Friends appeal for people to attend funeral of former marine Charles Smith with no immediate family

HMS Stirling Castle

Tomorrow is the Funeral of Former Royal Marine Charles Smith who passed away last week at the age of 93.

Sadly, Charles has no immediate family so people (particularly veterans) are being encouraged to attend his funeral if they are able to. The funeral is set to take place at Wrexham Crematorium on Friday July 5 at 2pm.

Mr Jones a friend of the veteran said on Facebook: “Good morning one and all, this is a call for any Veterans who may be available at 2pm this Friday (5th July) for the funeral of the WW2 Royal Marine Veteran, Charles Samuel Smith, at the Wrexham Crematorium. He has no immediate family and his friends have asked if we can give him a fitting send off.

Who is Charles Smith? 

The following has also been received from a friend of Charles:


“On his 18th birthday Charles received his calling up papers to report to a camp in Lympstone, Devon. After twelve weeks of training he was moved to a camp at Exmouth which prepared him for fighting conditions.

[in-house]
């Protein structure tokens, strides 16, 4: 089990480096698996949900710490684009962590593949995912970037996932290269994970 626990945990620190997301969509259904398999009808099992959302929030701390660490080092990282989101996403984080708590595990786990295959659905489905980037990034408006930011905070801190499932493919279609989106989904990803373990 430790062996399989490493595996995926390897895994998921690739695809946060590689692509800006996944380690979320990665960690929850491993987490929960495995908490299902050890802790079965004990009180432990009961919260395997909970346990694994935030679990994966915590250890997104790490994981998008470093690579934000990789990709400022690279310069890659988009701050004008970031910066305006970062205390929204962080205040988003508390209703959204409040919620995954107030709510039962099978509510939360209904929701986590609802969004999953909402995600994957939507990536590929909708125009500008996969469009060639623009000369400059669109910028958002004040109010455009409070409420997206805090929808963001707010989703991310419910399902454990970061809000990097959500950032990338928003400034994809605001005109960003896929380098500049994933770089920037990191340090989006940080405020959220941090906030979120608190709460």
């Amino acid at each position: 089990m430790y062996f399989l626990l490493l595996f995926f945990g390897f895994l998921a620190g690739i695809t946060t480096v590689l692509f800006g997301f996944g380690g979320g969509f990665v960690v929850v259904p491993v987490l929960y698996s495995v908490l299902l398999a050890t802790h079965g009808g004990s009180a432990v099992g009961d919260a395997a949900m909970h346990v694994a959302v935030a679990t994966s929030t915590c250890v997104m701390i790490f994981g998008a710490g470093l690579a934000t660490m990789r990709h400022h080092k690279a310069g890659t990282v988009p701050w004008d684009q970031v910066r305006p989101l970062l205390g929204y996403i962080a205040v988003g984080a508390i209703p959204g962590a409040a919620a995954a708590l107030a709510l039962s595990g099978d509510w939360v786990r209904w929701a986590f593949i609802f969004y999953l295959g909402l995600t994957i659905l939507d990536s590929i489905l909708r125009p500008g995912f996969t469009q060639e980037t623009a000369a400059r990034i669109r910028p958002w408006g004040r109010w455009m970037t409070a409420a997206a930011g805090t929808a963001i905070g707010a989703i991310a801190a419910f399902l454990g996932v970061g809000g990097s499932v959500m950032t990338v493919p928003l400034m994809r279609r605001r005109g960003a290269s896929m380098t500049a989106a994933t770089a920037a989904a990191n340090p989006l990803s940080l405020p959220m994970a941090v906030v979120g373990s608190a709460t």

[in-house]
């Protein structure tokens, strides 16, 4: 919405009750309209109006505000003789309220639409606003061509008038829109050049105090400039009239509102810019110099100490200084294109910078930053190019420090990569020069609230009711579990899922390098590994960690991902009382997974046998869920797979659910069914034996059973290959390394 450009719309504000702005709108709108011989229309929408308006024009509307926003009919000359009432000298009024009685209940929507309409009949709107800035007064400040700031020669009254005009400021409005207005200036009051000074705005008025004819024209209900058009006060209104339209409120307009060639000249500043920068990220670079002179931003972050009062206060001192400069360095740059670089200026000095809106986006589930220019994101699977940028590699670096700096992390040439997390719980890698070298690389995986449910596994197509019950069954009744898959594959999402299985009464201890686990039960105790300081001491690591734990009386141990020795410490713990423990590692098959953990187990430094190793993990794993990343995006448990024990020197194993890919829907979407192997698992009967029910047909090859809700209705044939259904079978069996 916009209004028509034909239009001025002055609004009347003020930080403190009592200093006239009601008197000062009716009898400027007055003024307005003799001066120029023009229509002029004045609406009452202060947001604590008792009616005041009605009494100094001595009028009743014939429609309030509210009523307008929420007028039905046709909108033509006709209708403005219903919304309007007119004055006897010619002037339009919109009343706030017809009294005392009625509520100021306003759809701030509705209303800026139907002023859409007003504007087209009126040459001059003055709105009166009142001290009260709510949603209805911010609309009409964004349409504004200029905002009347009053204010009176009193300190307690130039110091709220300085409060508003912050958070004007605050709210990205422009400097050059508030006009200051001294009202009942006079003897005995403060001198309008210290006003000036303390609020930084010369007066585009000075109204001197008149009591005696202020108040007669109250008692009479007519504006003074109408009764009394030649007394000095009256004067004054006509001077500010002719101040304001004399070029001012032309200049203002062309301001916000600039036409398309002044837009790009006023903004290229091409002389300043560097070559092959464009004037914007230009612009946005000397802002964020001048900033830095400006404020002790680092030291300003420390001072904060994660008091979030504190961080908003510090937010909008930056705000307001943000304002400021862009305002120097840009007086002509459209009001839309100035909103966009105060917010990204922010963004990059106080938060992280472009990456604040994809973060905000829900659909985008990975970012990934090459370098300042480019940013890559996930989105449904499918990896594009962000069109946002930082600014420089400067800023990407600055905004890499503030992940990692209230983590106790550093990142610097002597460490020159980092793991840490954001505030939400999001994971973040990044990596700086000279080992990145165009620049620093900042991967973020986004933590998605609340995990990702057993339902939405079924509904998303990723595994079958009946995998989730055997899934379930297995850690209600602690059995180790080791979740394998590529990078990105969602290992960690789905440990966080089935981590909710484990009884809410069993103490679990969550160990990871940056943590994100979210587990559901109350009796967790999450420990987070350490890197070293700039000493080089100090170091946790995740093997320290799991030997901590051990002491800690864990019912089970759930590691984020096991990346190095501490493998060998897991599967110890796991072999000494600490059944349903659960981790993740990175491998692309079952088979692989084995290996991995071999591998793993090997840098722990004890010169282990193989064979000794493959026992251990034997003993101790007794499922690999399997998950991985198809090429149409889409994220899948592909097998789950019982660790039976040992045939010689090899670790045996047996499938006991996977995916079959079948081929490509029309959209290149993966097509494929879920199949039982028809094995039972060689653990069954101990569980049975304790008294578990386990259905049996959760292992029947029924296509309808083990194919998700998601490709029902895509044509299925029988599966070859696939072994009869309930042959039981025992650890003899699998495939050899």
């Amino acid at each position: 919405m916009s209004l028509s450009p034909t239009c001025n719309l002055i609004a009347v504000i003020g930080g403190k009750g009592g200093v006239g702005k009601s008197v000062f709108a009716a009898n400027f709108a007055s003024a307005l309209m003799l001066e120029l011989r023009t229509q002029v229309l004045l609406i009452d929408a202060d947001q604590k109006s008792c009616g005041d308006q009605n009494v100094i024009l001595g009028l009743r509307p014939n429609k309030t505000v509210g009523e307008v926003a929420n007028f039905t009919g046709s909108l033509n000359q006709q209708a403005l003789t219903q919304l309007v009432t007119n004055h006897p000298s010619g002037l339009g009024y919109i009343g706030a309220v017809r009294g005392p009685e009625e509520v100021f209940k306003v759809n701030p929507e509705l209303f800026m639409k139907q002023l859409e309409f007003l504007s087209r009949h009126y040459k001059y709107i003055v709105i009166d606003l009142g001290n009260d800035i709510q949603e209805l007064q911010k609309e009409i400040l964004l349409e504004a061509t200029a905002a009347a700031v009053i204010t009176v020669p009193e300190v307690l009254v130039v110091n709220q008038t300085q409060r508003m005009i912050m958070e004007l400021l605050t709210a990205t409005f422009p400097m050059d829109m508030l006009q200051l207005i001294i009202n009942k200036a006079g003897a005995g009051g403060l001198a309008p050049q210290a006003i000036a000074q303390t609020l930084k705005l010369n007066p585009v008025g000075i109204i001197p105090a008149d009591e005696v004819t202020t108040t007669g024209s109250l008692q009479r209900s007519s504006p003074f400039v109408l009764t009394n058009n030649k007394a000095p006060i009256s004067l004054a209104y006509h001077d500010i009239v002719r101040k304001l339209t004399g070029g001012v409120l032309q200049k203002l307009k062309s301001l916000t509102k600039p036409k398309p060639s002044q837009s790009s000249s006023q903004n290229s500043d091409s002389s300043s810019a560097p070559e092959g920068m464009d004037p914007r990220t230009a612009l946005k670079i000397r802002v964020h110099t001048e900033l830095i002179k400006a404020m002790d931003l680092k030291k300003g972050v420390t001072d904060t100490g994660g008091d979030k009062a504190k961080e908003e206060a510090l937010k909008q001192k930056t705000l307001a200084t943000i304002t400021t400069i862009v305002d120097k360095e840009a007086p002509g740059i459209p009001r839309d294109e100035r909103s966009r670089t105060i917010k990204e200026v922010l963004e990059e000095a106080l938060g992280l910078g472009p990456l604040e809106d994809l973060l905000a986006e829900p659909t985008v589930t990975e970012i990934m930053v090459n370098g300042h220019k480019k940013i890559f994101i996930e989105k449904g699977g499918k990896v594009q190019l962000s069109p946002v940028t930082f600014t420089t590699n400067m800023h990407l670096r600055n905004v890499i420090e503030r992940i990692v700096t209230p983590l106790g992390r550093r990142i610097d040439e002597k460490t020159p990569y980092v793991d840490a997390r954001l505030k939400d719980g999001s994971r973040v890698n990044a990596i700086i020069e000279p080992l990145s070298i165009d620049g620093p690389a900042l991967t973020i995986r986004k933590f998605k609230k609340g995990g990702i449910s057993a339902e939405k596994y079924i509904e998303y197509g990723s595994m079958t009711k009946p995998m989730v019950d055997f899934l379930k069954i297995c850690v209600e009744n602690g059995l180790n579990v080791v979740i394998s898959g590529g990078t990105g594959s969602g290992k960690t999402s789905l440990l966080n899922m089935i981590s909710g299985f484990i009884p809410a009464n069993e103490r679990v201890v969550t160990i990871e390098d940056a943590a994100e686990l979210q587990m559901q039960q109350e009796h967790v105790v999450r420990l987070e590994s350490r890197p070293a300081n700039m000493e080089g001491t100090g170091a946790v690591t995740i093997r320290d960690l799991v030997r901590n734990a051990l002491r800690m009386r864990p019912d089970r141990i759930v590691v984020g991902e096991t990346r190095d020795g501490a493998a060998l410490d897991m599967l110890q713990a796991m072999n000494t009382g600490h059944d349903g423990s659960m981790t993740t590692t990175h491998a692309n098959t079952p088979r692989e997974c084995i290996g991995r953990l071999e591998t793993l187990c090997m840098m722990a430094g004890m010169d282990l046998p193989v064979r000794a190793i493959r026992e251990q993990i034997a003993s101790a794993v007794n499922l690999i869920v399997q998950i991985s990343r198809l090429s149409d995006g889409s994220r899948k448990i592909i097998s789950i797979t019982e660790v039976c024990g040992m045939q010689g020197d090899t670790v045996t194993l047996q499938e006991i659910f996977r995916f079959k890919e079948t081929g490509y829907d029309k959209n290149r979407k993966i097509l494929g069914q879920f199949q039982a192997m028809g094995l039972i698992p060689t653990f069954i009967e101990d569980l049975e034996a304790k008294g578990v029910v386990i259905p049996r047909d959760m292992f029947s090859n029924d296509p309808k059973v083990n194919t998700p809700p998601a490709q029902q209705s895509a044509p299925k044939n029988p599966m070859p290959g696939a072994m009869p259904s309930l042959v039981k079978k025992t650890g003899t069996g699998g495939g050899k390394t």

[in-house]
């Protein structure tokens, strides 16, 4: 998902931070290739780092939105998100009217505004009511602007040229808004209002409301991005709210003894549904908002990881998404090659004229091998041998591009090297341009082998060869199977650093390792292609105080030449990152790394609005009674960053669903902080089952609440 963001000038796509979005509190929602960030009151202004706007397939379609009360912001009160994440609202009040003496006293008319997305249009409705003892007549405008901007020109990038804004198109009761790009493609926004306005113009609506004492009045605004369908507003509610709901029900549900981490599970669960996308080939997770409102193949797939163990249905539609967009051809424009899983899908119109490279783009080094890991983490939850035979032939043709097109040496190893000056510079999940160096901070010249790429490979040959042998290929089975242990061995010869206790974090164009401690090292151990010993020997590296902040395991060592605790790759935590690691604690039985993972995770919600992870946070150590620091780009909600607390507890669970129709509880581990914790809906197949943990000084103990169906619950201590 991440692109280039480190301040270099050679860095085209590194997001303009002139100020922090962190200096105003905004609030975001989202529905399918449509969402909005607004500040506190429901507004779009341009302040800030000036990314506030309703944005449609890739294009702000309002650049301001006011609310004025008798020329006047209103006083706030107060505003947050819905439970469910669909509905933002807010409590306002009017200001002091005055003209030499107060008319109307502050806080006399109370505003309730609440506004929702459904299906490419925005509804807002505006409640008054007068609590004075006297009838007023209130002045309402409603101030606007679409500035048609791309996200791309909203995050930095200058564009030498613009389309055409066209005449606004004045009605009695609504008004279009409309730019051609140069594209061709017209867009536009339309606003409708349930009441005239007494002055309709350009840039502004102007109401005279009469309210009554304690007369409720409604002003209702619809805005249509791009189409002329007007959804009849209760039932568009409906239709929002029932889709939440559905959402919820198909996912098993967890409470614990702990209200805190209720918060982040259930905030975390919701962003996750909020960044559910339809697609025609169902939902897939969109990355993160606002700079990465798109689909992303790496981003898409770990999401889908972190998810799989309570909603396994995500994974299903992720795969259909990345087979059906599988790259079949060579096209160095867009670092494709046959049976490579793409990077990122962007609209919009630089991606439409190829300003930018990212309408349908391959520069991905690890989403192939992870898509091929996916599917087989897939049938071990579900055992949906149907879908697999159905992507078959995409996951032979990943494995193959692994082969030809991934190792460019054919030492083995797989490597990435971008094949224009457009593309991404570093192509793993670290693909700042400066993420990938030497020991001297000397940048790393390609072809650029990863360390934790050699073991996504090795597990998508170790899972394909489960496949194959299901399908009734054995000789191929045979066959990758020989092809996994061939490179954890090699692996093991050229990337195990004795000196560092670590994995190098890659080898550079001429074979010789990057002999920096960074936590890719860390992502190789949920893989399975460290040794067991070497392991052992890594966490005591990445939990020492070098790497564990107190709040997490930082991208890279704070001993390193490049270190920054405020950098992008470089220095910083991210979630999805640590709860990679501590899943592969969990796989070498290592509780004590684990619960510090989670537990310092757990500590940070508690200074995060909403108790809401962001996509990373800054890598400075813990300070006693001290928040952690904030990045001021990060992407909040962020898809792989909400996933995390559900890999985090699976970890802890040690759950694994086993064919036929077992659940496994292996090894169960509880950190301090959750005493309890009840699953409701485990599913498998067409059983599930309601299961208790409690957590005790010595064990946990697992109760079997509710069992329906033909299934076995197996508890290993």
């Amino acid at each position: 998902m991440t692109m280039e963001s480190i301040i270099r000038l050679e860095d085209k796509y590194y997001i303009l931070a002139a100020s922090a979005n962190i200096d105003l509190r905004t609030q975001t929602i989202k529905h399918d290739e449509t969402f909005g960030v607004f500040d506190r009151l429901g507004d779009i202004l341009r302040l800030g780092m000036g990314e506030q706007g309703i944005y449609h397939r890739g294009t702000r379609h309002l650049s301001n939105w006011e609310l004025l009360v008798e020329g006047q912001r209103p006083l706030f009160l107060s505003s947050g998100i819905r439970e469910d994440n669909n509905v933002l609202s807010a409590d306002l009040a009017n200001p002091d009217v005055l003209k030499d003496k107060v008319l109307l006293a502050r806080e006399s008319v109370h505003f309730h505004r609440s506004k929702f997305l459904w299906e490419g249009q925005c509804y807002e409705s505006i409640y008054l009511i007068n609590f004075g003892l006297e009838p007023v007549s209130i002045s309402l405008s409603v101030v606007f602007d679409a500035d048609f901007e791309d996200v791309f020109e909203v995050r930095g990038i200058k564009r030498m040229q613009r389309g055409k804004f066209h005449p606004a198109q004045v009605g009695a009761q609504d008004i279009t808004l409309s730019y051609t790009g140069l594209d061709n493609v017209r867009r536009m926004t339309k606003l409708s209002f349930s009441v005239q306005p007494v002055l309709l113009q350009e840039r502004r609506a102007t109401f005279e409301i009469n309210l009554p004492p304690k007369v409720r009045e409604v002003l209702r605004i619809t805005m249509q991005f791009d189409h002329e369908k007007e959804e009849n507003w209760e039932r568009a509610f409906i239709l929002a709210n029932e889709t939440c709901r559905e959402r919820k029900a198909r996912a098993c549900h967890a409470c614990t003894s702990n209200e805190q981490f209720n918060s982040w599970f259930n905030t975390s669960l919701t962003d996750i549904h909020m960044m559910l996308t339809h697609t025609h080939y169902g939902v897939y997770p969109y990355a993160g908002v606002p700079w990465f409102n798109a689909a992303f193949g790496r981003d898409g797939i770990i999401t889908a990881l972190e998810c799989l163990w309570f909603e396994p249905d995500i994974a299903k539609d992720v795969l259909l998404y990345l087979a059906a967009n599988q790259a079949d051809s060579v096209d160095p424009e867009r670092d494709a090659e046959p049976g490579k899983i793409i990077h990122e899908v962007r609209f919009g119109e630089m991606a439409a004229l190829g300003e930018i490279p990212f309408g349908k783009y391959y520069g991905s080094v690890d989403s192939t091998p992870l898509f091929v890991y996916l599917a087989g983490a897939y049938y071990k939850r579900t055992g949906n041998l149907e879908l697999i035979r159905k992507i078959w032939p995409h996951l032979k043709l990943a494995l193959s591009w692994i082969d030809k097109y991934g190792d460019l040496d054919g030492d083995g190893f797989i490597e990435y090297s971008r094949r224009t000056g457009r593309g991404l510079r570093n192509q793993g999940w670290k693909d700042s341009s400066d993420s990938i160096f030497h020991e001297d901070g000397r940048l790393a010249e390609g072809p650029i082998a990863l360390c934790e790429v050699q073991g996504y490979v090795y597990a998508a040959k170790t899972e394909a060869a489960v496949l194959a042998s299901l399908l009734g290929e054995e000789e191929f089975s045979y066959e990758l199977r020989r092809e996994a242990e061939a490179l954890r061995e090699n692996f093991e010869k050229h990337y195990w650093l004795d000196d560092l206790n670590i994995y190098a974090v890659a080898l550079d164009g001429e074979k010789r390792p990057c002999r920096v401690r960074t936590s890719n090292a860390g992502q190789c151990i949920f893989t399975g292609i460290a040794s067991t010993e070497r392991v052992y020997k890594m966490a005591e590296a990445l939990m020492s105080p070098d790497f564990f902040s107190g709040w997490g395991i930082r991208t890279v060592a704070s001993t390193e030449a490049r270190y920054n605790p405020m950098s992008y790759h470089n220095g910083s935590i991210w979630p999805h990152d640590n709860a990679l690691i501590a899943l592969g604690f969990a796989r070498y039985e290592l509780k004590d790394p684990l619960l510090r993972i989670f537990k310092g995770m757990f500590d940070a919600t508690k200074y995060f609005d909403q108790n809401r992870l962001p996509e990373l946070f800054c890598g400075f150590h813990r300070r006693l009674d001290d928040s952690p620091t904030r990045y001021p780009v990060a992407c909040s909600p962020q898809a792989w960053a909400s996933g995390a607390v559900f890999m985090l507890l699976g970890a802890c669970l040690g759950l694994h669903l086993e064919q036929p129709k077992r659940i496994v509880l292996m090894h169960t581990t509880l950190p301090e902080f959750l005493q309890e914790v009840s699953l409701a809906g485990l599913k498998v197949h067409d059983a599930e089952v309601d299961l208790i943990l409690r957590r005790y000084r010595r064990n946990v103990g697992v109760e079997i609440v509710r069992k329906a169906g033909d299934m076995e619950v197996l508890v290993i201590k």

He then was moved to Burma camp in Wales where he trained to be a dispatch rider. After finishing his training, he then moved to a commando camp in Wales. From there went on to a camp in Kings Lynne to a unit which was being formed to join the British Pacific Fleet.

He sailed from Liverpool at night on the troop ship SS Stirling Castle. After two days of sailing someone threw the Master of Arms overboard and he was selected to guard the officers every night.

The ship zig zagged through the Panama Canal alone, it took six weeks to join the fleet.

The Pacific fleet then formally joined the American 3rd fleet and invaded Japan.

He then sallied on the County Cruiser HMS Suffolk and the aircraft carrier HMS Speaker. And for a short time was based in a camp in Australia. When the Japanese surrendered, he was dropped off in Hong Kong with one hundred and fifty marines to claim it until the peace treaty was signed two weeks later.

Charles sailed home to Plymouth and was de mobbed in July 1946.”

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